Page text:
12 Gary schools to close amid budget cuts

Board insists class sizes won't be affected
November 13, 2008 2:56:14 PM PST
Dozens of Gary school teachers could be out of work after the city's school board decided to close a dozen schools. The move is part of a cost cutting plan to eliminate $23 million from the budget. The $23 million budget cut is the biggest budget cut that Gary schools have ever faced. This comes at the same time the Gary schools are closing 12 schools due to declining enrollment.

The school board promises parents that all of this will not affect class size or services for students.

Gary schools are left with a huge deficit as a result of a property tax cut. Dozens of employees will lose their jobs, including teachers.

"Everyone's concerned because they want to know how they fit into this equation, and especially our younger teachers," said Foster Stephens, Gary Teachers Union.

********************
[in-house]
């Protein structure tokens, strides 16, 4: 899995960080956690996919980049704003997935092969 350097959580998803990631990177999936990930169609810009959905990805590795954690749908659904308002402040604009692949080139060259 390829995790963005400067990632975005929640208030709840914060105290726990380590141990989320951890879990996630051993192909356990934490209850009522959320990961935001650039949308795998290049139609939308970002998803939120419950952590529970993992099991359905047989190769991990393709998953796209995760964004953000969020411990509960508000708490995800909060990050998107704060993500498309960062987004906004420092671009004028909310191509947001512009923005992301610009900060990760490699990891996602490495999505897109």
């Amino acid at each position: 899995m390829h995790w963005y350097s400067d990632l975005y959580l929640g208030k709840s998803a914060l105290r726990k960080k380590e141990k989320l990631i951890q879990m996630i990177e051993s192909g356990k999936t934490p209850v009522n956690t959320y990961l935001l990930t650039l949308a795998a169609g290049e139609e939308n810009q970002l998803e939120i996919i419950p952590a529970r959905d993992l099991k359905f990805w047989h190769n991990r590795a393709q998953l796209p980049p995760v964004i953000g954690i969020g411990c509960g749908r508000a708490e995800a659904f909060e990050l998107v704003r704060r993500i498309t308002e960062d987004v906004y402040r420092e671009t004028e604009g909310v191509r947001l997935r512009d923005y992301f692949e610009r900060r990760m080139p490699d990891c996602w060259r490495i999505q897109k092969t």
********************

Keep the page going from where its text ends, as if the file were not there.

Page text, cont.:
The school board and Gary school superintendent say some of the cuts will come from 12 schools already slated to close because of declining enrollment.

Cuts will also come from eliminating certain classes. Because they are already taught in every subject, speech and African-American history now become electives rather than requirements.

"It is embedded in our curriculum, so they won't be missing very much," said Dr. Mary Steele-Agee, Gary school superintendent.

Despite the layoffs, the school board insists class sizes will not be affected.

"We were very careful not to cut out the teachers that would be necessary to maintain smaller class sasses. And those support services like counselors and social workers, they need it for our students," said Nellie Moore, Gary school board president.

Meantime, the teachers union is hoping the board will save some teaching jobs by offering buyouts.

"What I'm hoping is that the corporation will give some type of incentive for older teachers. And the biggest problem older teachers is insurance. So we can get some type of insurance compensation, maybe we could save some of the younger teachers," said Stephens.

The teachers union is hoping to meet with the school board and the school superintendent to work out some type of buyout plan.

In the meantime, these cuts will go into effect next school year.


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